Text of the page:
Valentine’s Day

Ben Lippert

Ben Lippert

Emily and Luke

Emily Ramerth, junior communication studies major, and her boyfriend Luke Rensink, a sophomore dairy manufacturing major, have been together for almost three months.

Ramerth is originally from Minnesota, and she said they are planning on going back for Valentine’s Day.

“My best friend and her boyfriend and all of us are going to get together, and (the boys) are going to cook us dinner,” Ramerth said.

Although Ramerth and Rensink have made plans for the holiday, they don’t think Valentine’s Day is all roses.

“I personally don’t like the holiday,” Ramerth said. “I’m a romantic but at the same time I don’t like the holiday.”

She continued to express her disregard for Valentine’s Day.

“I think the holiday is just a crappy excuse for boyfriends to remember their girlfriend one day of the year instead of every day,” Ramerth said. “That probably sounds horrible.”

Rensink said he is glad he has a girlfriend but also said he never minded being single. Ramerth backed him up saying she enjoyed being single on Valentine’s Day just as much, or more.

“The single people on Valentine’s Day either sit around and mope because they don’t have anybody to spend it with, or they go out with a bunch of single friends and have a blast,” Ramerth said.

Alyssa and Trevor

Assorted chocolates and flowers are not the only way to a girl’s heart. For Alyssa Stolt, freshman undeclared major, all it takes is Boss’s Pizza and a movie.

Stolt and her boyfriend, Trevor Heinz, freshman undeclared major, have been together for almost three years, making this Valentine’s Day another milestone in their relationship. Stolt wants to keep this Valentine’s Day simple by just going out for pizza and a movie.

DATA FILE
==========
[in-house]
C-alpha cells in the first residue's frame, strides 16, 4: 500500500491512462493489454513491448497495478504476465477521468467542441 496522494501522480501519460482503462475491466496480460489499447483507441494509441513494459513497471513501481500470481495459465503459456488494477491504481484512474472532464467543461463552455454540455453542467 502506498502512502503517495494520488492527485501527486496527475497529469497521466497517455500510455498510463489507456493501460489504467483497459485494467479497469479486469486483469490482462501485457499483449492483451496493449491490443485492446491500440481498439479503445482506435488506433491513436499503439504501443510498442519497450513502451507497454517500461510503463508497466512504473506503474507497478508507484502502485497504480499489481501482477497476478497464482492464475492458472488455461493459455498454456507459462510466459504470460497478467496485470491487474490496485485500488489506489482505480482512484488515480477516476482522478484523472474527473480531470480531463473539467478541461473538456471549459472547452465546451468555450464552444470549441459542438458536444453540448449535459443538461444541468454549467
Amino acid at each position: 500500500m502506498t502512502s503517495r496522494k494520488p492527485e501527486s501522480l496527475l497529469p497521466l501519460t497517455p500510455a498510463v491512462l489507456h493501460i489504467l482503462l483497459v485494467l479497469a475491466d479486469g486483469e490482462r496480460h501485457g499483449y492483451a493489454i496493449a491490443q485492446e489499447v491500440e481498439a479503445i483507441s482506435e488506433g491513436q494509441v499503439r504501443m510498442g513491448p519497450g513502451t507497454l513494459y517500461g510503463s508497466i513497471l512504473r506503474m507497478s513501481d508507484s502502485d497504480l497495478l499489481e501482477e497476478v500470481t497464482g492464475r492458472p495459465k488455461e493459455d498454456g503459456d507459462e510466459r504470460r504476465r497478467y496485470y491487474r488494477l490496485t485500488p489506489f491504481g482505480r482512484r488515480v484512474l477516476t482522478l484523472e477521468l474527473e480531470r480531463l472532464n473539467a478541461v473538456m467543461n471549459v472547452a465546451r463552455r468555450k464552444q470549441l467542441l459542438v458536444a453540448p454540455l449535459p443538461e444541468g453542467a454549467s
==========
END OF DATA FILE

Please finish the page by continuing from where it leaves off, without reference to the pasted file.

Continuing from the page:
Both Heinz and Stolt agreed that their Valentine’s Day expectations go down the longer they are together.

“She expects me to pay for it. I expect her to pick what we’re doing,” Heinz said.

Stolt agreed and added that she expects him to drive and that they dress up.

Stolt and Heinz had varying and similar opinions on Valentine’s Day.

“I don’t really like it,” Heinz said. “I don’t know why we have it.”

Stolt agreed, but also said that she thinks the holiday serves a purpose, and not everything about it is pointless.

“I think it’s good to have a day set apart to focus on your significant other, especially since now we’re so busy all the time,” Stolt said.

Stolt knows that not everyone has a Valentine’s Day companion, and she feels bad for the people who want to find that person, but have not. She said most of her single friends don’t care about Valentine’s Day, and to them it is just another day.

Stolt is very appreciative to have a boyfriend to spend Valentine’s Day with, but she admits they don’t always strive for uniqueness.

“We’re kind of boring when it comes to Valentine’s Day,” Stolt said. “We do cliché things like dinner and a movie and cuddling.”

Catey and John

Not all couples get to be together on Valentine’s Day. Conflicting schedules will keep Catey Watkins, senior advertising major, and her boyfriend John Van Beek, senior agricultural engineering major, apart this Valentine’s Day.

Watkins will be in Omaha to celebrate her roommate’s birthday. Along with celebrating, both will be consoling each other, as both will be suffering with scheduling conflicts with their boyfriends.

“My roommate’s boyfriend is going to be out of town for her birthday, on Valentine’s Day weekend,” Watkins said.

Although Watkins and Van Beek will not see each other on Valentine’s Day, they still have plans to celebrate.

“When I get back from Omaha I want to go to (the movie) Wolfman,” Watkins said.

This is not the first Valentine’s Day the couple has spent apart. Last Valentine’s Day, Watkins performed in the SDSU production “The Vagina Monologues,” which was a fundraiser for the domestic abuse shelter in Brookings.

Neither Watkins nor Van Beek was very upset about the idea of their partner’s absence on Valentine’s Day.

“I hate Valentine’s Day. I think it’s a useless holiday,” Watkins said. “I think it’s designed to make people who are in a relationship feel like they have to spend a crap-ton of money, and for people who aren’t (in a relationship) to feel bad about their lives.”